Monday, November 7, 2011

The Sounds - Music

I will admit to all of you that I do not possess a complete understanding of musical theory. I took piano lessons for a few years, I know the difference between a chord and a hook, and, sure, I can spot a chorus when I see one, but that's about it. 

Some of these other writers just blow me away. They'll interview the more technologically oriented musicians, like Steve Aoki, and their command of the language is flat-out impressive. 

I try to stick with the facts, statistics and dates of the band, plus a healthy dose of rhetoric in my attempt to express how listening to a band makes me feel, so I can share my perspective with the reader. Yeah, that seems like some pink-and-glitter Hallmark Card plastic bullshit, but it's the truth.

There's a lot of blogs out there that do get into the technical aspects of music, and that's been a great education. It's so much more interesting to read what a person wrote because they cared enough about the subject to stop and write about it. I've learned more about music from reading than I ever could from anywhere else, short of UCLA.

Swedish act The Sounds takes American rock and gets experimental

The Sounds have drawn a lot of comparisons to groups from the ’80s that wielded synth and rock elements with equal measure to great success like the Pretenders, Concrete Blonde and Pat Benetar. Call it “new wave” or “rock pop,” the group pulls it off with a modern formula that’s proven addictive to audiences from London to L.A.

The band’s latest release, Something to Die For, has been described by critics as a dramatic change from the group’s earlier style, but the band is still drawing upon synth-pop and new wave music. Félix Rodríguez, lead guitarist for the group (which is playing at The Glass House in Pomona and The Wiltern in L.A. Nov. 15 and Nov. 16, respectively), spoke to CULTURE about what The Sounds are all about.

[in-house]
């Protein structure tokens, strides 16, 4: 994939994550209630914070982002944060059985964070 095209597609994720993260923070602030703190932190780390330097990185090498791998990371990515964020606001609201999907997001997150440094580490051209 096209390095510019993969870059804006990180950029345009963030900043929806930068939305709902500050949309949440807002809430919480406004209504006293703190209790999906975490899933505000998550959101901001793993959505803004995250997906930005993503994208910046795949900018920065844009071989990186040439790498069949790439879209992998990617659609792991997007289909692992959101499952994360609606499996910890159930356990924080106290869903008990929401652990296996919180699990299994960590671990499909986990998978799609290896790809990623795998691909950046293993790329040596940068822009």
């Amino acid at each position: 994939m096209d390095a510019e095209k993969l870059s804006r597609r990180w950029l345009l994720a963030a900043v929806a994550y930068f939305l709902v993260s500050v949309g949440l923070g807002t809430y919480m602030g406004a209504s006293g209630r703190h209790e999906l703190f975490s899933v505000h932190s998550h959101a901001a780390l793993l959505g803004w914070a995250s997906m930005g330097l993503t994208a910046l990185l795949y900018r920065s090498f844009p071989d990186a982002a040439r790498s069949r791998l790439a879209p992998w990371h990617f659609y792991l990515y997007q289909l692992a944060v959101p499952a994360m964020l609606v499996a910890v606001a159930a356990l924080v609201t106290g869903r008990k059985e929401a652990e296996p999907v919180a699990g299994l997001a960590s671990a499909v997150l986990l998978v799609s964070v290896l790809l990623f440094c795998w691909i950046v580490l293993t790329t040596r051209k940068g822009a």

The Sounds met in the city of Helsingborg, Sweden. What was it like getting started in the music scene in that city?

I wouldn’t say we had a big scene—about 150,000 people—but music has always been a part of the history of the city. There’s a club—we played [there] a lot—called The Tivoli, where there were a lot of local bands playing support[ing] acts when bigger bands would come into town. The music scene there is mostly just electronica bands, though.

How is the rock scene in an American city like Los Angeles different than one in Helsingborg?

I mean, L.A. has a lot of different musical genres. I guess the music scene is more American-based, traditional rock. Sweden was more influenced by British music and electronica. I was more influenced by Brit pop than American rock. The Sounds fans are pretty similar in a way. Our fans are there to see a good show.

American people are more open-minded than in Sweden. We got popular in the U.S. because of word-of-mouth. In Sweden, you go see a show if you really like the band, but you also want to just go out to the club.
It’s not the same vibe as L.A. Here, a lot of people just go to shows because they just want to see the band.

So, with Something to Die For, how much of the songwriting for the album was experimentation, and how much of it was evolution?

I think this is kind of an experimental album in a way, but it depends on what song you are looking at. “Better Off Dead” has a lot of hooks, but here are a lot of layers and different vibes with this song. I’m more into writing a song the way it should be written, even if you are doing something that doesn’t make sense to another songwriter. You have to break all the rules.

A lot of people write songs just to be big. I’d rather create something that people might get into, instead of creating something that’s been done before. If you don’t like it, you can blame it on us, so it’s an honest album.

What do you think of the subject of medical cannabis?

I don’t understand why it’s illegal in America because it seems like alcohol does more damage than marijuana. I think that it can help people who have cancer and other illnesses.

As a citizen of Sweden, what is your opinion of the American government’s war on marijuana?

We see cannabis as a drug and we classify all drugs the same. In Sweden, it’s easier to get help for drugs. If you just put people in jail, it won’t treat them. Jail is not a rehab. In Sweden, they try to help you. You can still go to jail in smuggling drugs, but if you are an addict, it’s easier to get help instead of going to jail. This makes better people, and it makes for a better society. In the long run that would help better.

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